Compassion and consumerism

Ethical consumerism. New vegan and vegetarian market in Canterbury, Kent.

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I wanted to share the news that a new weekly vegan market is being set up in Canterbury. From the 1st of July 2018 the Kent Vegan Market will convene on the first Sunday of each month. The venue is the North Lane Car Park and the market will open at 11am and close at 4pm. For more details visit the Kent Vegan Festival Facebook page.

As our own network contains many people engaged in compassionate practice, the level of suffering experienced by both humans and animals is an object of positive concern. Non dual compassion isn’t about taking the weight of universal suffering on our own  shoulders, rather to start to integrate care for others in a practical and sustainable way. There are many reasons why people may choose not to become vegan or vegetarian. But for anyone interested in compassion for self and other, spending a few moments thinking about the impact of what we eat is probably time well spent.

Compassionate consumerism need not be radical. Any attempt to support the environment, encourage ethical, kind and sustainable consumption is a useful activity.

For more information about veganism you can visit the Vegan society.

Is diet a key factor in meditation?

Biome and meditation, what you eat and drink may be exerting a strong influence on your meditation practice.

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One of the biggest problems in researching the benefits of meditation is understanding the potential confounds. In essence, what factors other than the meditation method itself exert an influence on subsequent behavior. Lifestyle questionnaires normally reveal significant differences between long standing meditators and the wider population. Given the range and diversity of meditation methods available, generalisations are quite difficult . However I’d expect experienced meditators from the Buddhist schools to eat less meat and take fewer intoxicants than the wider population. There are also more subtle variations. For example, in some approaches, meditators may drink alcohol yet abstain from scallions (the food group that includes garlic and onions). Another group might have a tendency to eat meat but not consume any food after their lunchtime meal. So does this matter and if so why?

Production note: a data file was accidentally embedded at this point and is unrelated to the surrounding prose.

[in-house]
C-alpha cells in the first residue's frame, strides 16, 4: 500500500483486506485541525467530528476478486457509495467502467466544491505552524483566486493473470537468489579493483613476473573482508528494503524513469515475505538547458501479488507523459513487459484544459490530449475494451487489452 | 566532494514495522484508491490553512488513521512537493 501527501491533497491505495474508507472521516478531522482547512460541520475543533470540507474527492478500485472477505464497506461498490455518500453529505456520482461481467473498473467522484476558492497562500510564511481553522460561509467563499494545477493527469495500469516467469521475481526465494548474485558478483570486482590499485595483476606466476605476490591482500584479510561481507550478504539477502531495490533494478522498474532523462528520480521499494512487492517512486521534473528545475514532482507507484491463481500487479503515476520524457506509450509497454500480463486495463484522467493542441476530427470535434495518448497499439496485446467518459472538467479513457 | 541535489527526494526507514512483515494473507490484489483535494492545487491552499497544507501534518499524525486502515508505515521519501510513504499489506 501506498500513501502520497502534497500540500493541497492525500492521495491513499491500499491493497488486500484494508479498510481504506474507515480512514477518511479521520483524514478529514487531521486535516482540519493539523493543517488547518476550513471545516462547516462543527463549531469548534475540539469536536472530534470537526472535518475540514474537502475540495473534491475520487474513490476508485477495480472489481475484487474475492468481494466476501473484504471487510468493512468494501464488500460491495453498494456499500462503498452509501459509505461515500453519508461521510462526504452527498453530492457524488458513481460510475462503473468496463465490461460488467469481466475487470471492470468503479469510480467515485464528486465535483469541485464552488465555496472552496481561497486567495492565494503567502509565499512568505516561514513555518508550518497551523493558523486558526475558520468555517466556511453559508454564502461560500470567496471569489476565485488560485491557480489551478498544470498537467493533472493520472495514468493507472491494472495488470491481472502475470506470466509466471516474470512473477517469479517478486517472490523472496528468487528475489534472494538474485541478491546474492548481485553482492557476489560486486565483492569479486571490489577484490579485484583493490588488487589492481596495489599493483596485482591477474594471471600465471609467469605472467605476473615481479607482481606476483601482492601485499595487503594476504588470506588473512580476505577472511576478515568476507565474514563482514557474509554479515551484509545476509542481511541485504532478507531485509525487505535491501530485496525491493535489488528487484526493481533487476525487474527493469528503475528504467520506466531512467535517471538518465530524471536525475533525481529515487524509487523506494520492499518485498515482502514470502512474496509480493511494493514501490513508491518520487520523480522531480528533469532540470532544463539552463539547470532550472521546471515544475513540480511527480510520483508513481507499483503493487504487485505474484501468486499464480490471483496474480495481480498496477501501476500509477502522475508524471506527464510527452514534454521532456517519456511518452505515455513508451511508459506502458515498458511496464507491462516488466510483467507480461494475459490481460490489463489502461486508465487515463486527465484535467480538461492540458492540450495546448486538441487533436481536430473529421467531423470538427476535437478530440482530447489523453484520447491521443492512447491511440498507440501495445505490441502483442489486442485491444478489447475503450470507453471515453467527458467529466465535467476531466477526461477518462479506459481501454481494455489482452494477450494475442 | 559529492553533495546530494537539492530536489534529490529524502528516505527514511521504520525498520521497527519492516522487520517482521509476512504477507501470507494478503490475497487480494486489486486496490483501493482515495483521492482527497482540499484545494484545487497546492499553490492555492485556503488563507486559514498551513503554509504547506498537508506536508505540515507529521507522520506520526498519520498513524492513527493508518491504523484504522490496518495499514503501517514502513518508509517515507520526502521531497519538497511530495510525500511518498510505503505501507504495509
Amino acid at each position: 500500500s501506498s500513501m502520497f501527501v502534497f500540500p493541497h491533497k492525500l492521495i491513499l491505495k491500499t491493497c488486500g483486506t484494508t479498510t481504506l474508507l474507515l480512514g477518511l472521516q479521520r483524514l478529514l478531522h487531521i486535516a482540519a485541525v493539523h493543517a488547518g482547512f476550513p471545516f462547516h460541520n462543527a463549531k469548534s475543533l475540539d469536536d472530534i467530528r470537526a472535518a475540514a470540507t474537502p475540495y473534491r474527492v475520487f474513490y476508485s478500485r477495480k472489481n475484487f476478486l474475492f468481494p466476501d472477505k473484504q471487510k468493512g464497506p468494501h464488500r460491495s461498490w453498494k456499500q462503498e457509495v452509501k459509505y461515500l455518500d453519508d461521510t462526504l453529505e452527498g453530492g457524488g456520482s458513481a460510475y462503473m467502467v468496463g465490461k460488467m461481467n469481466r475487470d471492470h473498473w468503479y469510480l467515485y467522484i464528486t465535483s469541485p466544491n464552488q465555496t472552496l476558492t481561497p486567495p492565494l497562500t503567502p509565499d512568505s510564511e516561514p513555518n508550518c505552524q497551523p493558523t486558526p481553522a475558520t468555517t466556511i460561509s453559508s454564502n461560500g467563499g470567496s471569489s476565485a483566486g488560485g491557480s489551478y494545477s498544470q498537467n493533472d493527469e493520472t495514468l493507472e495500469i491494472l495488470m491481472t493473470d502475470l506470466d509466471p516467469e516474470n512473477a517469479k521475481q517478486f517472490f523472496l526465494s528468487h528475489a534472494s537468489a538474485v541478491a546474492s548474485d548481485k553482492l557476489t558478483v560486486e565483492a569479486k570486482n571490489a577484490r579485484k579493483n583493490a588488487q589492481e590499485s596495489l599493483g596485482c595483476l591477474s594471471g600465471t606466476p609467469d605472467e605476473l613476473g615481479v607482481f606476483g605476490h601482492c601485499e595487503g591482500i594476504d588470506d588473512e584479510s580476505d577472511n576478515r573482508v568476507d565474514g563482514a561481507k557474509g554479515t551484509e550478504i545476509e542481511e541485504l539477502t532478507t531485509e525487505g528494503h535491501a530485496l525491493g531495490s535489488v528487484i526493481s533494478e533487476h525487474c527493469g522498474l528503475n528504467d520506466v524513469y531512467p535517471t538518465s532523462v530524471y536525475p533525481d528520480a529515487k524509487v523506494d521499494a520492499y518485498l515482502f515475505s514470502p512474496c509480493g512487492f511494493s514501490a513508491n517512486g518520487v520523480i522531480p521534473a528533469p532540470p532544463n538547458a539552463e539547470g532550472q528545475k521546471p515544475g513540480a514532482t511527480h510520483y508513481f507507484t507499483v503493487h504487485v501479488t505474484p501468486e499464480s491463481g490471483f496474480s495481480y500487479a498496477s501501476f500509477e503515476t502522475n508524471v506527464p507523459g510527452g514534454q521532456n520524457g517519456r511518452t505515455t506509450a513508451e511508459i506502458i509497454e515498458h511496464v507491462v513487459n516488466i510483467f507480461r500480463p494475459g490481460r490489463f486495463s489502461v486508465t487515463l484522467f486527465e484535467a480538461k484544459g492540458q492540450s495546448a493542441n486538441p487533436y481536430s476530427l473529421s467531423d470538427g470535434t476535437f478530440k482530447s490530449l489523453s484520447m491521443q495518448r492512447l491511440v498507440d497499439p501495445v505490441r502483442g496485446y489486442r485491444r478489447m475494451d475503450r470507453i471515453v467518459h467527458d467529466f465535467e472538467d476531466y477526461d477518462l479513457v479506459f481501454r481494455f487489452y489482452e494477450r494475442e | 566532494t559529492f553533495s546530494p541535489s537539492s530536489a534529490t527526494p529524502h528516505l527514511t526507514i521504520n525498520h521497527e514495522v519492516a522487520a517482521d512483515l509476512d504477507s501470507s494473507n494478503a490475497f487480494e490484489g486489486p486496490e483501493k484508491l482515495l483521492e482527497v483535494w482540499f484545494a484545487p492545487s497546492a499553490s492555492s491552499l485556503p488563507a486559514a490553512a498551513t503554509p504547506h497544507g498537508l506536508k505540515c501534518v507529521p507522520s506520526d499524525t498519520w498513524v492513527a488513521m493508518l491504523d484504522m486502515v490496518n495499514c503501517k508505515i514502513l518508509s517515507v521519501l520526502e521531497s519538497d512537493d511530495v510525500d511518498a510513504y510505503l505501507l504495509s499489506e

The emerging research of the human microbiota (microorganisms living in or on humans, primarily in the gut) is demonstrating an increasingly close connection between gut bacteria, health and wellbeing. This is a dynamic area of enquiry but studies have implicated gut bacteria in conditions as diverse as obesity, migraine and depression. Typically science demonstrates a correlation between gut bacteria and a particular condition. For example people that suffer from migraines tend to have different bacteria when compared to people not suffering from migraines.

The key message is that meditators should think about what they eat if they want to maximize the benefits of their meditation practice.

The early signs are that the human biome may be more influential than causal in health. Meaning that your gut flora makes it more or less likely that you will or won’t suffer from a particular condition. Our gut flora is established at birth but it is subject to changes throughout our lives. We introduce bacteria from a range of sources, primarily from what we eat and drink. So if, for example, it was discovered that bacteria associated with eating chicken was linked to depression  (which it isn’t as far as I know).  It would have implications for meditators working with depression.

All this won’t come as any great surprise to long standing practitioners, many of the people in my own meditation circle already think about what they eat quite carefully. The influence of the biome on human health shouldn’t really make any difference to meditators. Reliable meditation is likely to have an effect in every instance, although your practice might be strongly influenced by what you eat.